8 Actors Who Regretted Leaving Popular TV Shows
The phrase ‘the grass isn’t always greener on the other side’ can apply to many different areas of life, but today we’re focusing our attention on the wonderful world of television. Over the years, a number of actors have left their popular TV shows to pursue what they believed would be something bigger, brighter and better, only to completely regret their decision at a later date. Below are eight high profile examples.
8. Jason Priestley (Beverly Hills, 90210)
Jason Priestley earned two Golden Globe Award nominations for his performance as Brandon Walsh during his almost decade-long spell on the popular 90s show Beverly Hills, 90210.
In 2014, Priestley went public about his decision to leave the show during its ninth season, saying “in retrospect, I do regret leaving…I think I probably should have stuck around to its fruition.”
7. Wil Wheaton (Star Trek: The Next Generation)
Wil Wheaton played Wesley Crusher during the first four seasons of Star Trek: The Next Generation before making the decision to jump (star)ship, believing that he would progress to bigger and better things in the world of TV and movies.
Unfortunately Wheaton’s plans didn’t quite work out, leading the now 49-year-old to recall that “initially I thought it was a really smart business career move…what I was unprepared for was how much I was going to miss the people on this stage, [and] after that ended I just felt really ashamed of myself.”
6. Rob Lowe (The West Wing)
Rob Lowe found success during the 1980s as part of the so-called Brat Pack in films like The Outsiders and St. Elmo’s Fire, but his career took a decade long downturn before he was cast in the popular political TV drama The West Wing in 1999.
Lowe played Sam Seaborn for the first three of The West Wing’s seven seasons, but his departure did not lead to further prominent roles as he might have expected, so he once again found himself on the acting scrapheap.
5. Chevy Chase (Saturday Night Live)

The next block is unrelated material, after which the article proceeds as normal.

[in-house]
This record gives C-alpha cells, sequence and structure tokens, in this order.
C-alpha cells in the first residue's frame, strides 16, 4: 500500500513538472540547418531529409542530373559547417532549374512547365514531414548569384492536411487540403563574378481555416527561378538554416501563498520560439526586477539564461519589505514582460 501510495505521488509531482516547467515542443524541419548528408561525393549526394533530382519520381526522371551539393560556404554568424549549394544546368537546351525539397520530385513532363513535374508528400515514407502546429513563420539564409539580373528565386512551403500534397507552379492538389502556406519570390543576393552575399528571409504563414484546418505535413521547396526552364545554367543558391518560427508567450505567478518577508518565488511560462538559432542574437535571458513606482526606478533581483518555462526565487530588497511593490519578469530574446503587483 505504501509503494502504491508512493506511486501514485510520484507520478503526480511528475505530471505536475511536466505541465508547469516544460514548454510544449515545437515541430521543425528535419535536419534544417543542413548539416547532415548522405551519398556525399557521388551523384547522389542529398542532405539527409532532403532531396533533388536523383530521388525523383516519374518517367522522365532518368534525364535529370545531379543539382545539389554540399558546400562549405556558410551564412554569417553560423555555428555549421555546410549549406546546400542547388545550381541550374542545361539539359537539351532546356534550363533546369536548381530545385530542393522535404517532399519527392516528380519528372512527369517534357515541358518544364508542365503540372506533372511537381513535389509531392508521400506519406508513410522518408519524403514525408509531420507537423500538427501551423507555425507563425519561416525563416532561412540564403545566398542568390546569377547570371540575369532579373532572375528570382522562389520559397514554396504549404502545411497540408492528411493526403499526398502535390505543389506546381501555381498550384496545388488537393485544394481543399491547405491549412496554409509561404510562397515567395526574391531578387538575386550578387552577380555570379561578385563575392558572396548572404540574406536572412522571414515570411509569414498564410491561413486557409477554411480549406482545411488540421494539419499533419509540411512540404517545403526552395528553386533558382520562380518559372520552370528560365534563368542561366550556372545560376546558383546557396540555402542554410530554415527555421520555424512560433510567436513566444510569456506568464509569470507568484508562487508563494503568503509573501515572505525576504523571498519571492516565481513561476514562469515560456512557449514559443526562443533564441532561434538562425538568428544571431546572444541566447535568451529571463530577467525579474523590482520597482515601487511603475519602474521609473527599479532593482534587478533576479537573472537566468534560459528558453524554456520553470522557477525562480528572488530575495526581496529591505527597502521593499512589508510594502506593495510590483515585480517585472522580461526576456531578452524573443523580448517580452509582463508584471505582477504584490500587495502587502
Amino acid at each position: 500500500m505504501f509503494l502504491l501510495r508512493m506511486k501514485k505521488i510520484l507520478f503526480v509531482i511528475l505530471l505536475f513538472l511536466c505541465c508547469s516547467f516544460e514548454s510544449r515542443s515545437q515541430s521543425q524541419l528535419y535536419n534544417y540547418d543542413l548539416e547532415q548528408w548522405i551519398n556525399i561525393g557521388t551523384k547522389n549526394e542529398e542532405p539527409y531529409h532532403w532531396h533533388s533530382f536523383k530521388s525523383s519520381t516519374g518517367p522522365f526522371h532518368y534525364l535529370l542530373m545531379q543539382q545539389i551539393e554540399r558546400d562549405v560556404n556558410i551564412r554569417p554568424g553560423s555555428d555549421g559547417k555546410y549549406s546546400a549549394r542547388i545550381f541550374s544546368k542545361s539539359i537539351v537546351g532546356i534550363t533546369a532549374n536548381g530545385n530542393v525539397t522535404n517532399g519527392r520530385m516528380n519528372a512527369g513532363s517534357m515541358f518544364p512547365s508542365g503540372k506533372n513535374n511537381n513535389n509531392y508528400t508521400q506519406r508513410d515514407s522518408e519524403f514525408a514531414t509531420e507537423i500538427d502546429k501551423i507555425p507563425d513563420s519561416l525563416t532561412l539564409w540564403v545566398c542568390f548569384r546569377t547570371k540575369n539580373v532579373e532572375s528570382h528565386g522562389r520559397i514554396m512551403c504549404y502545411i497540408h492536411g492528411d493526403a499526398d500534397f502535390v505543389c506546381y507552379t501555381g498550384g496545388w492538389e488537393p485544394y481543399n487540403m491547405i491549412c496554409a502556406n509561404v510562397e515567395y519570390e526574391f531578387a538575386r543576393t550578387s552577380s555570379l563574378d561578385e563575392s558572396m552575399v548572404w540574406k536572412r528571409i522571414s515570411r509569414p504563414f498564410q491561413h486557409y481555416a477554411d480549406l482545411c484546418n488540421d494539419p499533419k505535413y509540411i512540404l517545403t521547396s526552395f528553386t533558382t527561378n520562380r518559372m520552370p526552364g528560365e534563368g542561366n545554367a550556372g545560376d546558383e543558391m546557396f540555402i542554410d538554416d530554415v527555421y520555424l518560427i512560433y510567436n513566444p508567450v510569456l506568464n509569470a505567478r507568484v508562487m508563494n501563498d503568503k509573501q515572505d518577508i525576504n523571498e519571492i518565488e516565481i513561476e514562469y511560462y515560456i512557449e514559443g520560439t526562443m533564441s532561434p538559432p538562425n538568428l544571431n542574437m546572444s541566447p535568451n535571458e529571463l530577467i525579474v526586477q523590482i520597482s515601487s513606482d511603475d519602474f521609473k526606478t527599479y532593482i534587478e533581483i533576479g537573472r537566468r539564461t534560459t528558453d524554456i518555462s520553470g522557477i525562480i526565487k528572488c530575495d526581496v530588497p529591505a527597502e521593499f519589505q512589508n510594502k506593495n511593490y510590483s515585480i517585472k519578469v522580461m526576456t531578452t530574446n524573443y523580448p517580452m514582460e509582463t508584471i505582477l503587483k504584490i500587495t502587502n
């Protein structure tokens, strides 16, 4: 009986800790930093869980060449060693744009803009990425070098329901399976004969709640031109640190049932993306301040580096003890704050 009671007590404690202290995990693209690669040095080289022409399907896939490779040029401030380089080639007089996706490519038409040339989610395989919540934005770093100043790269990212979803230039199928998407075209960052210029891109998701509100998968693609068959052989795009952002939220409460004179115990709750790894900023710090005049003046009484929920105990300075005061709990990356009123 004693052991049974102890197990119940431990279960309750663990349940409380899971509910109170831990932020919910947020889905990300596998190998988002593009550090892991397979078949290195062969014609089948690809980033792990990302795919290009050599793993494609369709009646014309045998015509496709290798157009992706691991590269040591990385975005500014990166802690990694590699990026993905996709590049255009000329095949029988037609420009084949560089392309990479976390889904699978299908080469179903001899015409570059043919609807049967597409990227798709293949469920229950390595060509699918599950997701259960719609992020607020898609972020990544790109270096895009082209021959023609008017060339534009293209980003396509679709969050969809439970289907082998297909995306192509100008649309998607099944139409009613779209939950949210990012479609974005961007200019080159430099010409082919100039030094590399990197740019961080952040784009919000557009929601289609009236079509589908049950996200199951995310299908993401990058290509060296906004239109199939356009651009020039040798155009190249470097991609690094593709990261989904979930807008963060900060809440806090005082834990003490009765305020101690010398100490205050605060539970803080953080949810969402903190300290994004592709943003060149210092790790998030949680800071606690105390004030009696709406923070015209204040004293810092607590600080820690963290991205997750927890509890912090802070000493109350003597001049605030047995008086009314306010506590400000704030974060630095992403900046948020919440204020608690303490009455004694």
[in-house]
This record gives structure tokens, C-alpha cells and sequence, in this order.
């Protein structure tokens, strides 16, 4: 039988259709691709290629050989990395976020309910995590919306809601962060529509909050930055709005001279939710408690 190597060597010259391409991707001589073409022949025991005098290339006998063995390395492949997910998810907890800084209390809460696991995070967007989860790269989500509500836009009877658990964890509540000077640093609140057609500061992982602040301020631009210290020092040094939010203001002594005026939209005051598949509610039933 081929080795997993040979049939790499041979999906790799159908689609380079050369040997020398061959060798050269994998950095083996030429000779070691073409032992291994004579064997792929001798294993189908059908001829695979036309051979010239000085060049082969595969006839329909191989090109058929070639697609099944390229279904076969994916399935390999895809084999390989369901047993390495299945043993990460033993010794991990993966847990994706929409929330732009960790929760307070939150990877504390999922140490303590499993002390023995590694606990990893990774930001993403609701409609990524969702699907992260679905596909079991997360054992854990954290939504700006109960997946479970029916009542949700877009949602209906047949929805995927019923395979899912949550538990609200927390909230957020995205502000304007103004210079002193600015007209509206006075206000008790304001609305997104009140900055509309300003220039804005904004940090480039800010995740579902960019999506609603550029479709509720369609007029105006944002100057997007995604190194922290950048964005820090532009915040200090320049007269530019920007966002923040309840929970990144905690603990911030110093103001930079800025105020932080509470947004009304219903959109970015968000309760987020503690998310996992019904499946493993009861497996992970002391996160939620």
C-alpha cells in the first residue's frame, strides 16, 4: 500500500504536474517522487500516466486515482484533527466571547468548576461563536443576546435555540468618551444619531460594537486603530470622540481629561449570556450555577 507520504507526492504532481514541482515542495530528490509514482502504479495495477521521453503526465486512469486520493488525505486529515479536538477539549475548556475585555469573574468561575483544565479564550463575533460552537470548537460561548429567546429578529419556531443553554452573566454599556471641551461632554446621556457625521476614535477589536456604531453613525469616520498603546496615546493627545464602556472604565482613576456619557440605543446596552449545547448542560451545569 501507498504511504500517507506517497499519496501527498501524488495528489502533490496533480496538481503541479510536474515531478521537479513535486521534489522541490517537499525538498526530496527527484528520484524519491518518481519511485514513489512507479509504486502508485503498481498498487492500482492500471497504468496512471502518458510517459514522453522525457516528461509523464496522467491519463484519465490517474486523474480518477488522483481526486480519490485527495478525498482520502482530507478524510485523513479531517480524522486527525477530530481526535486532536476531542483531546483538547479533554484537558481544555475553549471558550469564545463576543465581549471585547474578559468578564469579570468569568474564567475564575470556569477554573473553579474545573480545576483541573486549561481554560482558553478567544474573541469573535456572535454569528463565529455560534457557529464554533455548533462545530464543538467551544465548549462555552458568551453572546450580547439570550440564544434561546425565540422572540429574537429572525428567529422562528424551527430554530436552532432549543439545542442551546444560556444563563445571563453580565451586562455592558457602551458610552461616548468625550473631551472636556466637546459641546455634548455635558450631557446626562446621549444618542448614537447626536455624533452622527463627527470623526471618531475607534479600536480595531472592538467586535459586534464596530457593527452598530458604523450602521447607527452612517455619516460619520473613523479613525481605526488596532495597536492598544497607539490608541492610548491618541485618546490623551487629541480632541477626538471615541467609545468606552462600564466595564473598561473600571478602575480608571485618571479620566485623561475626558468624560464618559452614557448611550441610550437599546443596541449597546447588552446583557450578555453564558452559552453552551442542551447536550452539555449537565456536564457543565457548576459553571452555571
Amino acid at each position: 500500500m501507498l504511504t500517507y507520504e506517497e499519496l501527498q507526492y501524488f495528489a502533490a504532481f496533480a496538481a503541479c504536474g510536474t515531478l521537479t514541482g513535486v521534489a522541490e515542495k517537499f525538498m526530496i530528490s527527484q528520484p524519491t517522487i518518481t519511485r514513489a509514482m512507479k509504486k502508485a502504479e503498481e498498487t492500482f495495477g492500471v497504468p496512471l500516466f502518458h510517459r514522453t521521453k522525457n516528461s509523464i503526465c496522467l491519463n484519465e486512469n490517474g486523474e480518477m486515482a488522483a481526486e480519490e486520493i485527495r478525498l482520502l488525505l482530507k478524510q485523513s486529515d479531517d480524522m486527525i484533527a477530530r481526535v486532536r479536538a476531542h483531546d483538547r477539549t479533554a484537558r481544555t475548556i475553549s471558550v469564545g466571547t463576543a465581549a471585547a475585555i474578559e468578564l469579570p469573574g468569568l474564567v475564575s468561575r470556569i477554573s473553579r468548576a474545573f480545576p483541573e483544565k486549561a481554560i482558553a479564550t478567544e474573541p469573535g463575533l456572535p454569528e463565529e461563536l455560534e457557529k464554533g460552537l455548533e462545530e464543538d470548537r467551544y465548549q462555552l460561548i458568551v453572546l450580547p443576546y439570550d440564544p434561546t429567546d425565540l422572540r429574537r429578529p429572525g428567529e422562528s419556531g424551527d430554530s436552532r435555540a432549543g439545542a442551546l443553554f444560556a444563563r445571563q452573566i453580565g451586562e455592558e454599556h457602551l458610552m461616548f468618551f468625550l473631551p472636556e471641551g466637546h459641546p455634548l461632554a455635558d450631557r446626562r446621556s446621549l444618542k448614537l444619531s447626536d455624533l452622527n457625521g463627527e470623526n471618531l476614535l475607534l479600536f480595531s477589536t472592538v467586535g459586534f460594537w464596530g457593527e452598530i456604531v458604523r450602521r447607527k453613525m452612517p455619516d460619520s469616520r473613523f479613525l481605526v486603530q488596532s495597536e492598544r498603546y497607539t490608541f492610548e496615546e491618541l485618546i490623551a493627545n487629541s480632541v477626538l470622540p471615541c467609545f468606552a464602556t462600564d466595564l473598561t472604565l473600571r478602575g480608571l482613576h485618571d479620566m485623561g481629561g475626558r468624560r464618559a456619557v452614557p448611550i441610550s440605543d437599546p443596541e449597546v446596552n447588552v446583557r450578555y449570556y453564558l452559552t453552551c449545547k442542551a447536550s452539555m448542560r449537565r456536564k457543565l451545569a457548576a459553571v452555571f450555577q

Like so many of the Saturday Night Live comedians that came after, Chevy Chase left the show to embark on a successful film career, starring in five National Lampoon’s Vacation films as well as the likes of Caddyshack, Fletch and Spies Like Us.
Chase starred in Saturday Night Live for just one year before announcing his departure, recalling in 2015 that “I left after the first year because I thought this isn’t going anywhere. But I missed it more for not being a part of the cast.”
4. Katherine Heigl (Grey’s Anatomy)
Her reputation for being something of a difficult personality on the set of Grey’s Anatomy, coupled with her burgeoning desire to leave the cast in order to pursue a film career, led to Katherine Heigl’s character Dr Izzie Stevens being killed off by the show’s writers in 2010.
When asked in 2012 whether she regretted her decision, Heigl admitted “yeah, sometimes you miss it” before revealing her desire to resurrect her supposedly dead character by saying “I always felt that if they wanted me to come back and sort of wrap up that storyline…I’m down with it if they want me to.”
3. Charlie Sheen (Two and a Half Men)
He went through a well-publicised meltdown that led to his departure from the popular US sitcom Two and a Half Men, but Charlie Sheen has since expressed a great deal of regret over the situation.
Sheen’s behaviour saw him alienate the show’s entire cast and crew, something that meant he wasn’t even invited back for a final episode farewell.
2. Christopher Eccleston (Doctor Who)
It never seems to be off our TV screens these days, but Doctor Who was resurrected back in 2005 after a massive hiatus, with Christopher Eccleston taking on the role of the wisecracking Time Lord.
Unfortunately, Eccleston filled the Doctor’s boots for just one season before he fell out with the show’s producers and quit. The actor has recently expressed regret about his departure, saying “it was kind of tragic for me that I didn’t play him for longer, he’s a beautiful character and I have a great deal of professional pride.”
1. Wayne Rogers (M*A*S*H)
When he signed up to play Trapper John McIntyre on the US comedy-drama M*A*S*H, the late Wayne Rogers understood that his character would be on an equal footing with Alan Alda’s Hawkeye Pierce.
So when Hawkeye went on to became the show’s main character Rogers decided to quit, but he later admitted that he would have stayed in the role if he had known what a massive success M*A*S*H would end up becoming.